And when asked about how to make this economy “yield prosperity on a scale so that everybody benefits,” Brewbaker denied that “wealthy investors” are causing rising inequality, which he attributes to “the evolution of economic structure and technology.” He doesn’t address recent economic restructuring that reflects the huge power of finance capital and overseas investors and the powerlessness of workers.
Sanders better choice for America than Trump
I support U.S. Sen. Bernie Sanders for president. He is a better choice than President Donald Trump on issues of climate change, immigration, health care and the economy.
Trump is a denier of scientific evidence that shows that we will soon pass the point where we can no longer recover from our abuse of the Earth’s resources. He does not acknowledge the contributions of immigrants to the growth of the U.S. Instead he discourages their efforts to emigrate here.
He almost succeeded in dismantling the Affordable Care Act, which would have left those with preexisting conditions with no affordable insurance.
The economy was growing before he became president. His tax cuts favored the top 1% and left everyone else with no benefit from our continued economic growth.
We’ve had enough of Trump’s mean-spirited policies that favor the rich over those with the most need.
It’s time for a change.
Noisy anti-Trumpers need to settle down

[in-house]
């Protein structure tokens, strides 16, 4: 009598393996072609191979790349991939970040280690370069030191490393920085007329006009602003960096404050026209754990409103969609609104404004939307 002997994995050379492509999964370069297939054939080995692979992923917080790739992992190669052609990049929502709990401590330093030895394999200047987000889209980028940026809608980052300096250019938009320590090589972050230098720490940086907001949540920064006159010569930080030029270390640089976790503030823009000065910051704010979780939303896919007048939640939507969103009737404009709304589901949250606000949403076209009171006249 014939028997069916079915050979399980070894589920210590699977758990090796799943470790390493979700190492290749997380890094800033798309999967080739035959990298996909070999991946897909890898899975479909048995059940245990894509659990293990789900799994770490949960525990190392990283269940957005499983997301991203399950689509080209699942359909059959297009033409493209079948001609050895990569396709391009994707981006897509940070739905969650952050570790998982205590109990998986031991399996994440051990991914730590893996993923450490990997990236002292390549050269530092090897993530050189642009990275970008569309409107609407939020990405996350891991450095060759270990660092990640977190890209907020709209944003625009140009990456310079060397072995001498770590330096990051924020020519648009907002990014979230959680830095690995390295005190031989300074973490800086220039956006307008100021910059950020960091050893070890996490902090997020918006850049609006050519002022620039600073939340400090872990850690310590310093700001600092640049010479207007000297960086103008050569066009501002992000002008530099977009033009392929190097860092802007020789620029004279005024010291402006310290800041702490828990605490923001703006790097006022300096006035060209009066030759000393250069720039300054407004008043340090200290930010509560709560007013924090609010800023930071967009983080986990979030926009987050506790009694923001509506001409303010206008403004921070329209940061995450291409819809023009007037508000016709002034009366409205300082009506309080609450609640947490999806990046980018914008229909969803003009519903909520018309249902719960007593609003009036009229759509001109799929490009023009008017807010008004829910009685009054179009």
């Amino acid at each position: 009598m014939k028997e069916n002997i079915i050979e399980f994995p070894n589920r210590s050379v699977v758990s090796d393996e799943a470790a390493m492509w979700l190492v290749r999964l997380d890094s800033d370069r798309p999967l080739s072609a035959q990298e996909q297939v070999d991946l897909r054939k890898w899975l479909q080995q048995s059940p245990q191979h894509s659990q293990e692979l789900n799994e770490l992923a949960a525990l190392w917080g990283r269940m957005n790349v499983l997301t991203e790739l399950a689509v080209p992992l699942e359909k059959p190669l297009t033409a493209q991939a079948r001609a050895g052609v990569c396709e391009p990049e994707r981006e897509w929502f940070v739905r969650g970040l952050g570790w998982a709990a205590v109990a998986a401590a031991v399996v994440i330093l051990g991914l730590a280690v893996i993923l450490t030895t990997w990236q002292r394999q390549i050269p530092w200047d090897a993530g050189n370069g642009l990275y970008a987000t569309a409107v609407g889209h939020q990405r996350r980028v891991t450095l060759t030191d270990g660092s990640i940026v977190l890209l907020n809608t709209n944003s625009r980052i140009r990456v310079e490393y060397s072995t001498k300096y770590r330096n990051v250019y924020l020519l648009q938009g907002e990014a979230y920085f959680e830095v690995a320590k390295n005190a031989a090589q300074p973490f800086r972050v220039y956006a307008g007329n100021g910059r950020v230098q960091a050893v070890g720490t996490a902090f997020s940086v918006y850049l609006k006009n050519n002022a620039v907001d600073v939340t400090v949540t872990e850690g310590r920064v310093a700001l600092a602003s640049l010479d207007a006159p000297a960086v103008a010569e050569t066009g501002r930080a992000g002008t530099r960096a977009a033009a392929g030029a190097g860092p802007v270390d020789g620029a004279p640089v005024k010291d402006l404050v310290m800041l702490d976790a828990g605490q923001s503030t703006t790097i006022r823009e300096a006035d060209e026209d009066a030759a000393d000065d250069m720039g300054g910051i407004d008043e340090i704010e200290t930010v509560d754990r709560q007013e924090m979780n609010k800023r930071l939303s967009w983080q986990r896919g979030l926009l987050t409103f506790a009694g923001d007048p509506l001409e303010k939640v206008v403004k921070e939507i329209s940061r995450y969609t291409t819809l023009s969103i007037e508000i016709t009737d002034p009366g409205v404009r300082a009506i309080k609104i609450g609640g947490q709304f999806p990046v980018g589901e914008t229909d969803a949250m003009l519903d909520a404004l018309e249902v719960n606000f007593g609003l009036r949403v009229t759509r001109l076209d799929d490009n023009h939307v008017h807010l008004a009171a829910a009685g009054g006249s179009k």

Let’s all calm down.
Every day the news has examples of people who are so mad that Donald Trump is still president.
It’s hard to tell whether that rage comes from Hillary Clinton losing in 2016 or from the fact that billionaire Trump led a full life and is not considered a traditional style of politician.
The fact is that Trump has executed unconventional diplomacy and elevated the status and stature of America’s presence to new highs. But none of it is publicized in today’s media because of one reason or another.
Since the 2016 elections, the Democratic Party has been shouting impeachment, and the noise level has gone up and continues to grow.
People who never thought about politics now become unglued at the very thought of President Trump. If you hear the word impeachment often enough, it’s hard to not believe it.
Let’s all settle down and let the 2020 elections decide America’s future.
State epidemiologist an asset during epidemic
A great mahalo to Dr. Sarah Park, our state epidemiologist, for the coverage of the coronavirus epidemic (“No sign yet of coronavirus in Hawaii but officials are on alert,” Star-Advertiser, Jan. 30).
Park is not only a scientist but a great communicator to our community — a scientist with the ability to communicate in the language we can all understand. In the past she has done the same regarding the rat lungworm disease.
She is indeed an asset to the people of Hawaii and the scientific world. Thank you for being here for us.
Green takes charge while Ige is away
With the recent news of the coronavirus, tourism will take a drastic hit if found in Hawaii. Imagine if it is discovered in Waikiki.
While Gov. David Ige is away, I sure am glad Lt. Gov. Josh Green, a doctor, is in charge of the situation.
By the way, when Ige returns, will he finally solve the Thirty Meter Telescope standstill ?
Steven M. Nakamura